Mac Miller performs at the Governors Ball Music Festival, in New York, June 3, 2016 (AFP/Bryan R. Smith)
Three men were indicted Wednesday in connection with the death of rapper Mac Miller who overdosed on counterfeit fentanyl-laced pills at his home in California last year.
Cameron Pettit, 28, Stephen Walter, 46 and Ryan Reavis, 36, were charged with conspiring to distribute controlled substances resulting in death and distribution of fentanyl resulting in death, according to the indictment.
Walter was also charged with being a felon in possession of ammunition.
The 26-year-old singer born Malcolm McCormick died on September 7, 2018 after ingesting a lethal combination of fentanyl, cocaine and alcohol, according to the Los Angeles medical examiner.
Authorities said that three days before Miller died, Pettit had agreed to supply him with 10 "blues" -- a street term for oxycodone pills -- as well as cocaine and the sedative Xanax.
But instead of providing Miller with genuine oxycodone, Pettit allegedly sold the singer counterfeit oxycodone pills that contained fentanyl -- a powerful synthetic opioid that is 50 times more potent than heroin.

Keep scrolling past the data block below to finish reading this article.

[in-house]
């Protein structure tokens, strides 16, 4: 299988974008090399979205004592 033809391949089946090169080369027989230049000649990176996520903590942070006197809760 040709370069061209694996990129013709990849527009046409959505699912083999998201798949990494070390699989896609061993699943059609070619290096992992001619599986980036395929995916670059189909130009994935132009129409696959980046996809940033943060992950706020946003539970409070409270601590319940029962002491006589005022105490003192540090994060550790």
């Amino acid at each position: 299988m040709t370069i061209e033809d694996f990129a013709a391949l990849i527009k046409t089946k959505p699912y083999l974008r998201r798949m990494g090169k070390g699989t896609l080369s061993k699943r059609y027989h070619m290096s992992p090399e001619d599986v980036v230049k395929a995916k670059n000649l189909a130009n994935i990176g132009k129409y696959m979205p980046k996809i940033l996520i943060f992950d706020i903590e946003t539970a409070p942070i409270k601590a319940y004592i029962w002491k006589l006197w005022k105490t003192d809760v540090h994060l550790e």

The indictment alleges that Pettit ordered the fentanyl-laced pills from Walter, and then Reavis delivered the narcotics to Pettit.
"It has become increasingly common for us to see drug dealers peddling counterfeit pharmaceuticals made with fentanyl," United States Attorney Nick Hanna said in a statement.
"As a consequence, fentanyl is now the number one cause of overdose deaths in the United States," he added.
Hanna said that all three defendants charged had allegedly continued to sell narcotics after Miller's death despite the deadly effects of their products.
The three men each face up to life in prison without parole if convicted. Walter also faces up to 10 years in prison on the charge of being a felon in possession of ammunition.
Fentanyl has become the deadliest drug in the United States, killing more than 18,000 Americans in 2016, the latest year for which full data is available, according to federal health officials.
The opioid, which acts on the brain like morphine or heroin, was blamed in the high-profile deaths of icon Prince and rocker Tom Petty, both of whom died of overdoses.